Parsnips are a respected (and apparently delicious) root vegetable that stores well in root cellars. I think I bought some at the grocery once, and thought they were OK.This image was on a gardening website called Galen's Garden (actually mentioned as food for rabbits and guinea pigs, but it's an appealing photo- looks tasty to me.)
A good friend who grew up on an Iowa farm told me they always had parsnips and salsify in their vegetable garden. A fellow garden blogger in England is delighted that he may have perfect parsnips for Christmas dinner (what a wonderful thing to anticipate!) A garden writer in New Hampshire talked about his method for growing parsnips -- a crowbar plunged into the soil to create a deep (very deep) cone that's then filled with light, fluffy soil for the parsnips to develop properly. Thomas Jefferson grew them (recommendation enough for me). A historically accurate garden in Old Salem, NC had parsnips and salsify, too. William Woys Weaver in his book about Heirloom Vegetable Gardening talks about the popularity of parsnips in America in the 19th century.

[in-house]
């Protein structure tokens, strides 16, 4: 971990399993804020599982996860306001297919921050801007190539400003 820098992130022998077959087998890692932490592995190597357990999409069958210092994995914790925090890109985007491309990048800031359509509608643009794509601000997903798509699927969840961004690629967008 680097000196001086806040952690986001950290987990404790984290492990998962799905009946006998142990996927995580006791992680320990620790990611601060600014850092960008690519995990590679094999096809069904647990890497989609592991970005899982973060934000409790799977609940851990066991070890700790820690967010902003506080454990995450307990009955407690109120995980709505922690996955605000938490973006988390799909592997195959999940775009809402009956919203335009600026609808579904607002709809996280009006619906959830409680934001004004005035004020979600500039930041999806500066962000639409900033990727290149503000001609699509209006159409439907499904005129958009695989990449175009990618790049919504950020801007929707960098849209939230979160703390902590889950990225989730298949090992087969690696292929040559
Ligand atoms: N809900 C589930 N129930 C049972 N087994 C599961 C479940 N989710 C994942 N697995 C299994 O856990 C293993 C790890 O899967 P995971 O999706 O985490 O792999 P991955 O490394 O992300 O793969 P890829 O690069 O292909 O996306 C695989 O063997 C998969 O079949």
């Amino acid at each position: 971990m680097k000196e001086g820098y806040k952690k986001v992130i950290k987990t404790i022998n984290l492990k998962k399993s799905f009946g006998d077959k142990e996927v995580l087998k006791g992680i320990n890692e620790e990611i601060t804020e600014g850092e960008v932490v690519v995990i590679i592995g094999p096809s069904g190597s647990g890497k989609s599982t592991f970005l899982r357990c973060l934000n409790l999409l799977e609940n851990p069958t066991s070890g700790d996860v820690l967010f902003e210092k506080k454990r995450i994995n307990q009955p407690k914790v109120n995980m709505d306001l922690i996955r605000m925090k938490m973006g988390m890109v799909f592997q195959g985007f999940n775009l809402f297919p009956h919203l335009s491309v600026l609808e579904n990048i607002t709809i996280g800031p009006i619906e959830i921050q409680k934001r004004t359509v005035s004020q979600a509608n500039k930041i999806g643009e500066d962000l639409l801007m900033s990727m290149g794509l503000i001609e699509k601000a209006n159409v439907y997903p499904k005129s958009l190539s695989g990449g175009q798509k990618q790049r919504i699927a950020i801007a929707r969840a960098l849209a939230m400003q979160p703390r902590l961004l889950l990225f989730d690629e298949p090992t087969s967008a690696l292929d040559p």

In any case, my previous attempt (last year) sowing parsnips produced seedlings but not much else. But fall sowing is the time to do it here in our mild winter climate, so I've got some time. Planting in fall for a spring harvest apparently is the strategy for warmer areas like ours.
But, parsnips need 18 to 24 " of good, loose soil (!) - quite a challenge here in the Piedmont of South Carolina. Clearly they'll need a special, double-dug bed (hrmph). But gardening is good exercise, after all, and why not create a small parsnip bed with lots of extra added compost?